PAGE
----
He bears a Charging Staffe, emboss’d with Silver.

    Thes. Are they all thus?

    Per. They are all the sons of honor.

    Thes. Now as I have a soul, I long to see ’em,

    Lady, you shall see men fight now.

    Hip. I wish it,

    But not the cause my Lord; They would shew

    Bravely about the Titles of two Kingdoms;

    ’Tis pity Love should be so tyrannous:

    Oh my soft-hearted Sister, what think you?

    Weep not, till they weep bloud: Wench it must be.

    Thes. You have steel’d ’em with your Beauty: honor’d friend,

    To you I give the Field; pray order it,

    Fitting the persons that must use it.

    Per. Yes Sir.

    Thes. Come, I’ll go visit ’em: I cannot stay,

    Their fame has fir’d me so; till they appear,

    Good friend be royal.

    Per. There shall want no bravery.

    Emil. Poor wench go weep, for whosoever wins,

    Looses a noble Cosin, for thy sins. [Exeunt.

    Scæna Tertia.

    Enter Jailor, Wooer, Doctor.

    Doct. Her distraction is more at some time of the Moon,

    Than at other some, is it not?

    Jay. She is continually in a harmless distemper, sleeps

    Little, altogether without appetite, save often drinking,

    Dreaming of another world, and a better; and what

    Broken piece of matter so e’er she’s about, the name

    Palamon lards it, that she farces ev’ry business

    Enter Daughter.

    Withal, fits it to every question; Look where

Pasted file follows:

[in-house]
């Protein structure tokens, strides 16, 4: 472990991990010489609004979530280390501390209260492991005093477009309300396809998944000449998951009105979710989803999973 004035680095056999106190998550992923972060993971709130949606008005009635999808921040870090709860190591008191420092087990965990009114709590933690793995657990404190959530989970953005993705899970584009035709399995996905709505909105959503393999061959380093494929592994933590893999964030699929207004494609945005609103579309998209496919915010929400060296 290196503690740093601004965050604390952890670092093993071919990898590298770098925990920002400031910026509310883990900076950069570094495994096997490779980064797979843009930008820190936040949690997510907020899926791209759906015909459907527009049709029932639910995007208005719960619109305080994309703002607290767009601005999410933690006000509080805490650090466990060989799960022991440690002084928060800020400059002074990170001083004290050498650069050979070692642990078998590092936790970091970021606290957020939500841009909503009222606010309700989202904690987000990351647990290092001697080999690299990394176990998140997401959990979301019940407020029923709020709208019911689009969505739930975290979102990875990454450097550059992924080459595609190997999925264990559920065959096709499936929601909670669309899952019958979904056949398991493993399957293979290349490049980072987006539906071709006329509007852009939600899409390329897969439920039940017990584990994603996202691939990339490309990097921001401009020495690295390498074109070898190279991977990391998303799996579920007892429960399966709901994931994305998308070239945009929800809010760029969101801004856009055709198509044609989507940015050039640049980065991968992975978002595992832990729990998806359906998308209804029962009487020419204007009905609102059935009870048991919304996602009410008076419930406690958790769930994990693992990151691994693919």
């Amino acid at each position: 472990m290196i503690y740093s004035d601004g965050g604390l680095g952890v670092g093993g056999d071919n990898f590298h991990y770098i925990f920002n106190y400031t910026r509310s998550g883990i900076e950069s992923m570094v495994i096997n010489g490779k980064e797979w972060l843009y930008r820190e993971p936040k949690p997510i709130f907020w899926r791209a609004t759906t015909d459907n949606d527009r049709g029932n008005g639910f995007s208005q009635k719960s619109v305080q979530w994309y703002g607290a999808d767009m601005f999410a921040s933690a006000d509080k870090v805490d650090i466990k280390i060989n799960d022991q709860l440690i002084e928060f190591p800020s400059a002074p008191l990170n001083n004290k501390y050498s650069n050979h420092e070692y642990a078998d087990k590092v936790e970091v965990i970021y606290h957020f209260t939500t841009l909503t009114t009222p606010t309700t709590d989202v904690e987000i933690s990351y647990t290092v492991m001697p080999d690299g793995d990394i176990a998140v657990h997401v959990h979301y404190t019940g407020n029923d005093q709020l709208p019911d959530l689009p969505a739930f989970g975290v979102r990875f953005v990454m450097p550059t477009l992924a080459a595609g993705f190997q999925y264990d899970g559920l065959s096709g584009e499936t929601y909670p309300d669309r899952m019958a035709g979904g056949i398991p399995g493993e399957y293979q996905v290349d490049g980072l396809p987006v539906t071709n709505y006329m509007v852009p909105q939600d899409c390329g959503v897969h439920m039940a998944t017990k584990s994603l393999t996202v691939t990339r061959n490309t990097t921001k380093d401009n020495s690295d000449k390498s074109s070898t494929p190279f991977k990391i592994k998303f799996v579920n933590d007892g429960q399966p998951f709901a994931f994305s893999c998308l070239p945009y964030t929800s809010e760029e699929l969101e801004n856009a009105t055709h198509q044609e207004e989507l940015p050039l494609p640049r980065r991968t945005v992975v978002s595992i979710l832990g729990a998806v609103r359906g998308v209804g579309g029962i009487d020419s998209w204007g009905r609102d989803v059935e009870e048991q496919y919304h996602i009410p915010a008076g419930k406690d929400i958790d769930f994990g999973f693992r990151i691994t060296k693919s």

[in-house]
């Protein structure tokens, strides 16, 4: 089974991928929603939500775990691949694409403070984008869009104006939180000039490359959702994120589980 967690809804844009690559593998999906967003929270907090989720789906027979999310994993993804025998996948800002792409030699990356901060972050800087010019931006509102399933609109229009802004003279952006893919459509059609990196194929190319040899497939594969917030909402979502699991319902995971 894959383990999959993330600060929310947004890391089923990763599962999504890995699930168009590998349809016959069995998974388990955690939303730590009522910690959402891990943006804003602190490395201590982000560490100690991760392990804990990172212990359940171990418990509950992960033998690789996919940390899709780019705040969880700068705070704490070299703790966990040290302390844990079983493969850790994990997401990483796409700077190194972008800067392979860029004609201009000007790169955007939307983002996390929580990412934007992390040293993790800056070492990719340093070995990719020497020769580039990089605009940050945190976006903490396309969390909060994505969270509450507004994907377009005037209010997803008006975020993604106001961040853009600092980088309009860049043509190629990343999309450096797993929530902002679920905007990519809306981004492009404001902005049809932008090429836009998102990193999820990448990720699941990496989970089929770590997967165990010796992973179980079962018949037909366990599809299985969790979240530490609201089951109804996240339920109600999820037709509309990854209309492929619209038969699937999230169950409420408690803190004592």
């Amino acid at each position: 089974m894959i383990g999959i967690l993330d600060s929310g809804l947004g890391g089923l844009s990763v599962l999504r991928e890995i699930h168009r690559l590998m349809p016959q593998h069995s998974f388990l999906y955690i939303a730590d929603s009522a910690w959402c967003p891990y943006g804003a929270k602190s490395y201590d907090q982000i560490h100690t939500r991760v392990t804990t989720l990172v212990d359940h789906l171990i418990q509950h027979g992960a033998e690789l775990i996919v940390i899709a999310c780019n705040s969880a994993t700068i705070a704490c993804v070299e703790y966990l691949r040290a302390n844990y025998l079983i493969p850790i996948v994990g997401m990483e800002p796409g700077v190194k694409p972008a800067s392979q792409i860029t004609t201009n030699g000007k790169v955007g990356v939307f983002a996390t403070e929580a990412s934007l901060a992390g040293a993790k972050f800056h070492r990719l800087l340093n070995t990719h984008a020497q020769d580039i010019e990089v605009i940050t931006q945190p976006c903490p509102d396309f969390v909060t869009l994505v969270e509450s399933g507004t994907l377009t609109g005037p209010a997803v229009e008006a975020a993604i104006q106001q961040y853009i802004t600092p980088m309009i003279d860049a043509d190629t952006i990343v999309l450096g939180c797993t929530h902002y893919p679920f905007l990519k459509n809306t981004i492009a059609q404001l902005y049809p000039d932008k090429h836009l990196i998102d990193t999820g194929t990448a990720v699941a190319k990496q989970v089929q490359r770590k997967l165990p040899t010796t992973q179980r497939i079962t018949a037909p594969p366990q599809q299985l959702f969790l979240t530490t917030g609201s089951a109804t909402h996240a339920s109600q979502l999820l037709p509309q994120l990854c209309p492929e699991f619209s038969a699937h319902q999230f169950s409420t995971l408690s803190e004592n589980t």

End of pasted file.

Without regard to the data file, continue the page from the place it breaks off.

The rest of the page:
She comes, you shall perceive her behaviour.

    Daugh. I have forgot it quite; the burden on’t was Down

    A down a: and penn’d by no worse man, than

    Giraldo, Emilias Schoolmaster; he’s as

    Fantastical too, as ever he may goe upon’s legs,

    For in the next world will Dido see Palamon, and

    Then will she be out of love with Æneas.

    Doct. What stuff’s here? poor soul.

    Jay. Ev’n thus all day long.

    Daugh. Now for this Charm, that I told you of, you must

    Bring a piece of silver on the tip of your tongue,

    Or no ferry: then if it be your chance to come where

    The blessed spirits, as there’s a sight now; we Maids

    That have our Livers, perisht, crackt to pieces with

    Love, we shall come there, and do nothing all day long

    But pick Flowers with Proserpine, then will I make

    Palamon a Nosegay, then let him mark me,—then.

    Doct. How prettily she’s amiss! note her a little farther.